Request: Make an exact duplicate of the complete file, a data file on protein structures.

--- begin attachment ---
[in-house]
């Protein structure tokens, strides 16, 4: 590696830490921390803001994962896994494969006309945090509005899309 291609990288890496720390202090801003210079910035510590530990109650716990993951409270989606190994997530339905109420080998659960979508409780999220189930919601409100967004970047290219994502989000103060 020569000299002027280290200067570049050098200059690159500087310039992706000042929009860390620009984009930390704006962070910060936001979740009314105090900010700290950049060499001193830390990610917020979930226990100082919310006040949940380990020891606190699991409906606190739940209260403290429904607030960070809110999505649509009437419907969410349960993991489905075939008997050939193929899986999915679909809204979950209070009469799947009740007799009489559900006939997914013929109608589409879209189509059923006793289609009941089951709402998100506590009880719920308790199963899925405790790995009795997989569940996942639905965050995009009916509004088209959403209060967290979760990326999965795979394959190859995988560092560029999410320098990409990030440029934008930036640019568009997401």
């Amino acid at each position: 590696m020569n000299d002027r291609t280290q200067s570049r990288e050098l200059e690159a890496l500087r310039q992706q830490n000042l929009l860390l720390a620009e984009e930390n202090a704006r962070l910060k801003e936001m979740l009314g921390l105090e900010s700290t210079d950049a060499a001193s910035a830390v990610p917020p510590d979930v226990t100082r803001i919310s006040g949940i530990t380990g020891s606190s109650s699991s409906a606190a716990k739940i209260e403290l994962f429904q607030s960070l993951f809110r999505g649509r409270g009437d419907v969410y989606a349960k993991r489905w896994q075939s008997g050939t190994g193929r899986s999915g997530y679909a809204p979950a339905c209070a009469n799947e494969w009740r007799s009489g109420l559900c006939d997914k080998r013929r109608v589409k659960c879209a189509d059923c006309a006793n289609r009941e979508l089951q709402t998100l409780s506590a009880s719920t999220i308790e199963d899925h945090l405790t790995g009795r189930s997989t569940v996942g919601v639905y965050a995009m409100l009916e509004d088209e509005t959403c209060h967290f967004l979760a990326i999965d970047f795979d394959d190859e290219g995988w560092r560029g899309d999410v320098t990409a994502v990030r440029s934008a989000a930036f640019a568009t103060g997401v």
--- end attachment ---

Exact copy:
[in-house]
């Protein structure tokens, strides 16, 4: 590696830490921390803001994962896994494969006309945090509005899309 291609990288890496720390202090801003210079910035510590530990109650716990993951409270989606190994997530339905109420080998659960979508409780999220189930919601409100967004970047290219994502989000103060 020569000299002027280290200067570049050098200059690159500087310039992706000042929009860390620009984009930390704006962070910060936001979740009314105090900010700290950049060499001193830390990610917020979930226990100082919310006040949940380990020891606190699991409906606190739940209260403290429904607030960070809110999505649509009437419907969410349960993991489905075939008997050939193929899986999915679909809204979950209070009469799947009740007799009489559900006939997914013929109608589409879209189509059923006793289609009941089951709402998100506590009880719920308790199963899925405790790995009795997989569940996942639905965050995009009916509004088209959403209060967290979760990326999965795979394959190859995988560092560029999410320098990409990030440029934008930036640019568009997401």
């Amino acid at each position: 590696m020569n000299d002027r291609t280290q200067s570049r990288e050098l200059e690159a890496l500087r310039q992706q830490n000042l929009l860390l720390a620009e984009e930390n202090a704006r962070l910060k801003e936001m979740l009314g921390l105090e900010s700290t210079d950049a060499a001193s910035a830390v990610p917020p510590d979930v226990t100082r803001i919310s006040g949940i530990t380990g020891s606190s109650s699991s409906a606190a716990k739940i209260e403290l994962f429904q607030s960070l993951f809110r999505g649509r409270g009437d419907v969410y989606a349960k993991r489905w896994q075939s008997g050939t190994g193929r899986s999915g997530y679909a809204p979950a339905c209070a009469n799947e494969w009740r007799s009489g109420l559900c006939d997914k080998r013929r109608v589409k659960c879209a189509d059923c006309a006793n289609r009941e979508l089951q709402t998100l409780s506590a009880s719920t999220i308790e199963d899925h945090l405790t790995g009795r189930s997989t569940v996942g919601v639905y965050a995009m409100l009916e509004d088209e509005t959403c209060h967290f967004l979760a990326i999965d970047f795979d394959d190859e290219g995988w560092r560029g899309d999410v320098t990409a994502v990030r440029s934008a989000a930036f640019a568009t103060g997401v």